BRKA / BRKB - A good time to buy?

Discussion in 'Stocks' started by Comptalk, Nov 18, 2006.

  1. I was thinking on putting down somewhere between 40k - 100k in one of the BRK stocks as an investment and just let it grow quarterly or annually. At an average return of around 14%, that is not bad. Normally in a stock, whether it be a Goog, NYX, CBOT, etc. I usually do not spend more than 5 or 10 percent of my portfolio on the stock. I am usually in a stock either for the ride, or until I hit my price point to get out. Sometimes it is a couple of weeks, sometimes, like HOC, it is a few months. I rarely take a loss. I am willing to stick with the stock until I feel it really is time to exit. On risky companies, like a Goog or Bidu, I just play the options. Anyway, what would be the best way to play a BRKA or BRKB investment long term (over six months to several years)?
  2. Here's an idea.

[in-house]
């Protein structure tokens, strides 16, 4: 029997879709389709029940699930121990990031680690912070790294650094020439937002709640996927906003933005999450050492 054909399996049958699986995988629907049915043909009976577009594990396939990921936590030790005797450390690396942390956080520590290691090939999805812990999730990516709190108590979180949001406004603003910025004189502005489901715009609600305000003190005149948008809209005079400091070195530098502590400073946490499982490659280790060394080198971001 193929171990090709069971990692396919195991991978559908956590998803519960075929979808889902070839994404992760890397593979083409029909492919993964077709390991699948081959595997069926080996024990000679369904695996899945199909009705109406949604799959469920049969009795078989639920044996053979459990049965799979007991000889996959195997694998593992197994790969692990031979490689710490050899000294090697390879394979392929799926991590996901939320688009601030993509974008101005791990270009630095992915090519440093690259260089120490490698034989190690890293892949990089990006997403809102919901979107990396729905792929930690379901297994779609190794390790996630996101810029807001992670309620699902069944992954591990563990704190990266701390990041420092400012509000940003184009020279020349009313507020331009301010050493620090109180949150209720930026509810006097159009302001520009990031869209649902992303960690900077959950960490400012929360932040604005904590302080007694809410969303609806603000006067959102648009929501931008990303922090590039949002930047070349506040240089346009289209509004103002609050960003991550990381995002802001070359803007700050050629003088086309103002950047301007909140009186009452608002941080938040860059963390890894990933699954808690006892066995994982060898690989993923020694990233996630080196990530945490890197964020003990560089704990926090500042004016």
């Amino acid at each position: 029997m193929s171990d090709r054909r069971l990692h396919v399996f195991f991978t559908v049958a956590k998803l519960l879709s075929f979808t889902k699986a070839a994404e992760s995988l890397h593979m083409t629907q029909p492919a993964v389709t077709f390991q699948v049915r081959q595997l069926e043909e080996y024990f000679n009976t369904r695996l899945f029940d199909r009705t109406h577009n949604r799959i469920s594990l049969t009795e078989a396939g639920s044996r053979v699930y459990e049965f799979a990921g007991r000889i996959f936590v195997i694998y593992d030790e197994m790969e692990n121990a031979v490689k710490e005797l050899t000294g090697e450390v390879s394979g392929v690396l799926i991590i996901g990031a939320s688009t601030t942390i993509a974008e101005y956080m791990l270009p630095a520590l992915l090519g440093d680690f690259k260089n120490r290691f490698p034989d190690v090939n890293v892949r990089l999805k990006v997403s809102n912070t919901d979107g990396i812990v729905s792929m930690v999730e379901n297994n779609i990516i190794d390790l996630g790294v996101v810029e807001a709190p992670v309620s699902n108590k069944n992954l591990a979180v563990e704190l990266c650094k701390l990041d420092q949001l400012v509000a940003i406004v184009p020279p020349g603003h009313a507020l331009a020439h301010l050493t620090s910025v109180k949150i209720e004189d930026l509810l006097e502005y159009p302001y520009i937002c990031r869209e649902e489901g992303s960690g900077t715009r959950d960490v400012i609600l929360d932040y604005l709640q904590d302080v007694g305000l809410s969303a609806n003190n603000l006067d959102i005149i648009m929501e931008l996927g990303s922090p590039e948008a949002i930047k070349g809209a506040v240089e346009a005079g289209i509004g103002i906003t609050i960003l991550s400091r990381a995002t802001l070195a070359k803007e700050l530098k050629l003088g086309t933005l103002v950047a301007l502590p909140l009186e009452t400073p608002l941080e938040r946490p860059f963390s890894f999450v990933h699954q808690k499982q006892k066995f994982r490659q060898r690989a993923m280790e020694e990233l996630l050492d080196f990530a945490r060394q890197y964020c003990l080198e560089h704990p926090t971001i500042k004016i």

Buy 50% Berkshire, another 50% in a position of high yield natural gas and oil canadian royalty trusts (15-20%), PGH, AAV, etc.

    The idea here is that Berkshire made out recently on capitalizing on high hurricane premiums. So next summer, if they get hit, at least your losses on BRK are completely if not exceedingly offset by gains in those royalty trusts. You'll get the yield either way, and definitely see principal appreciation if energy prices go higher.
  3. Brk is more like a mutual fund than a stock. Buy and hold.
  4. I prefer to buy mutual funds when my neighbors are complaining about how much money they are losing in their stock investments. shows the value of the Dow Jones Industrial Average near the high of the year. Do you really have to buy now?

    I might buy a mutual fund when sentiment is very pessimistic and sell when the general market averages are showing new one or two year high values.
  5. Hmm.. Really looking for a solid low risk place to put the money, but yields a fair return. 5% is not that great for savings. Something I can place it there an not really worry about it. The only problem I see is Buffett retiring. He's 76 years old. How much longer can he still run the company? Will his successor follow the same principles as Buffett? Will the street accept the new figurehead?